If this was served on a plate with the cheese and bacon on top of the chicken and along side some potato salad (or mac and cheese) and green beans, it'd be a $15 dinner and people would be saying how it was comfort food or some shit.

On top of all this the noteworthy lack of carbs in this means that, for a sizable chunk of our population, it counts as diet food!

I guess the main thing that bothers me is that the press coverage (like that of the ipad and Tiger Woods) of this is just stupid. It's a novelty item that should be relegated to a quick mention between real news.

Maybe if there was a piece of lettuce in there folks would back off, but then CNN wouldn't be giving KFC so much free advertising. So way to go KFC! Shame on you news media!

Thursday, April 08, 2010

Owning the Wrong Things

As I read through this story on a laid off individual living off his airline/hotel miles/points what most struck me is that the guy doesn't really own useful things. Specifically he owns neither residence nor transportation.

There's a lot of sense to renting for many people, even for a lifetime. But in the end, most people are going to be better off if, by some point in their life, they own a residence and/or a car. It's one thing if getting laid off means having to cut back on electricity use and going out to eat, and another if it means burning through savings then sleeping on the street or in shelters. It is so much harder to get back on your feet from that far down.

The other end of this is that he does own stuff (keeping it in a storage unit). This is, to me, a major issue. We own lots of stuff, but the big things, we don't. We rent or take out massive loans for residences. We lease or take out loans for cars. Hell, lots of people make payments on appliances and large electronics.

Housing is expensive, and it takes time to purchase (whether saving for years and paying cash or getting a mortgage and paying it off for years). Cars, while still pricey, are, however, easy enough to own, and if you can't afford either, maybe having tons of shoes/clothes/electronics/etc. is not the right way to go?

Sunday, April 04, 2010

So Much News

So little time to bitch. Le Sigh.

Health (insurance) reform: historic and probably right direction but not nearly enough. It pretty much ignores all the health care providers issues because people like doctors and it's really easy to conflate doctors with health care providers and so harder to deal with. Also: Democrats enacting Republican health care reform with zero Republican votes...Not really sure who won this 'cause I didn't. If the GOP wasn't dominated by crazy this would be a huge coup for them.

NCAA tournament this year: meh. It's always kind of fun to watch good games and upsets, but Dook is in the finals and Kansas lost early so it sucks. UNC seemed to wake up a bit in the NIT before losing in the finals. Hoping Butler wins, but not optimistic and probably won't watch much.

Financial reform: not so much looking like reform. Dems will strip away anything that may function because the Wall Street super-geniuses own them almost as much as they do Repubs, so we'll likely be going through the same thing again in 5-10 yrs. Only it'll be worse.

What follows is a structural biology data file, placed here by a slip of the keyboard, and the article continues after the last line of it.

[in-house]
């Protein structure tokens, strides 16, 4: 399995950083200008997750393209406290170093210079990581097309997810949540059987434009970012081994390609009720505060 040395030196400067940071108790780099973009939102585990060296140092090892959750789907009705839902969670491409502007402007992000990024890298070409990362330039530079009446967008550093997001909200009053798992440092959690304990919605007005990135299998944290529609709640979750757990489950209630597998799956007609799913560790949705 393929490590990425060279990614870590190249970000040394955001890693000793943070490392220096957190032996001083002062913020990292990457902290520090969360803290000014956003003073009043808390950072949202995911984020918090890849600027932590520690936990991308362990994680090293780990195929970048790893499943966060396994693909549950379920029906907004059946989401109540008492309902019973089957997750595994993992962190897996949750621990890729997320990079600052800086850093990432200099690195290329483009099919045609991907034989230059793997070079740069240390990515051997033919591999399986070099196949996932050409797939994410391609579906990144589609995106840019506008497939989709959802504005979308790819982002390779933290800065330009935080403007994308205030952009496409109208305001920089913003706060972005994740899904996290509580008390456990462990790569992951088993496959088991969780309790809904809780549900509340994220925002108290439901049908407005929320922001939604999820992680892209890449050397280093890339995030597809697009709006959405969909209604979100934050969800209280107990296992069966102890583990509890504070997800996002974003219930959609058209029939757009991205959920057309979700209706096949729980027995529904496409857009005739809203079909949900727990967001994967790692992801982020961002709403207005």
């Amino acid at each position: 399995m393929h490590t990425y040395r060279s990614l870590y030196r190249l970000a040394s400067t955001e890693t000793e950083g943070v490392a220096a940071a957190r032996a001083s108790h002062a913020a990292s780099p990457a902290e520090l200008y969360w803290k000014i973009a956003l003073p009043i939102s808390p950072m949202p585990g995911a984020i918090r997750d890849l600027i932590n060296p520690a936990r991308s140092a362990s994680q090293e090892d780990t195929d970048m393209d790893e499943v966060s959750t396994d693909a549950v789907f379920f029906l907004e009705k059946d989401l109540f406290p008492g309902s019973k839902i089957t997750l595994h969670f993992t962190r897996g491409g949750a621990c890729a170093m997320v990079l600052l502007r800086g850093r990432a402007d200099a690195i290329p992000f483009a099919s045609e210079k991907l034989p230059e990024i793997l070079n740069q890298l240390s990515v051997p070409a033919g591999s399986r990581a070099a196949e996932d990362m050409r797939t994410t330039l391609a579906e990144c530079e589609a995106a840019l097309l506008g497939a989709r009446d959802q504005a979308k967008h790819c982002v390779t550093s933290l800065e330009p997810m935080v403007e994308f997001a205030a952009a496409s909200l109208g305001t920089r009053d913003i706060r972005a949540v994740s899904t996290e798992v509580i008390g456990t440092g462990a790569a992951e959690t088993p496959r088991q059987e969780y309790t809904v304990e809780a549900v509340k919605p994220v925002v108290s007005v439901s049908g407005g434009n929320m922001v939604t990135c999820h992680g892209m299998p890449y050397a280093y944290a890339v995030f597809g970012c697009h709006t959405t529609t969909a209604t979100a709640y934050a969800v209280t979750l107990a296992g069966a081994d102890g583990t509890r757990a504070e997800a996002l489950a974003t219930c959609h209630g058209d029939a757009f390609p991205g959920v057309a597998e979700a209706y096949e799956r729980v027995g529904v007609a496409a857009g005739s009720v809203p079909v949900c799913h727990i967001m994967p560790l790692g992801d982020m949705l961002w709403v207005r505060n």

Obama still letting torturers roam free and refuses to return to the rule of law when it comes to brown skinned people who have been labeled as "terrorists" (whether arbitrarily or legitimately, we don't know), so he is still working hard on that EPIC FAIL on the part of his job that is actually part of his job (health care and financial regulation are largely Congressional issues).

Freaking Tiger Woods practicing golf and Apple releasing a lame product are apparently big news, so news media is still atrocious.

I still don't understand why becoming more like (random Western European or Scandinavian country here) is such a horrible thing. I mean: more happiness, less poverty, no one going bankrupt then being forced off medical treatment for some disease thanks to crappy/no insurance and insane costs. Oh, I get it: fewer ultra rich in the financial industry. That would be sad.

Yes, I know the argument is related to economic growth...So, apparently most right-wingers would rather live in China than France? Ok.

Israel is acting like a spoiled brat child, but it's anti-semetic to point that out, so let's we just give them billions worth of arms to go blow up some more Palestinians because someone threw rocks at a tank. If Israel could exist without a phenomenal amount of charity from us, I say: feel free to commit human rights abuses and suffer the consequences. They can't, so we suffer the consequences in terms of hatred directed our way from many Islamic nations/people. Our unending and unquestioned support of Israel supports terrorism, but anyone who says that must hate Jews. Or something. I don't know. I'm just a poor rational thinking type who clearly doesn't understand...something?

The Catholic Church looks destined to burn in hell. Irony or poetic justice? That the Catholic Church has been stridently anti-woman (and anti-sex) for a long damned time didn't seem to matter much, though, so maybe being pro-child rapist will turn out ok for them as well. Seems the wrong side to take though.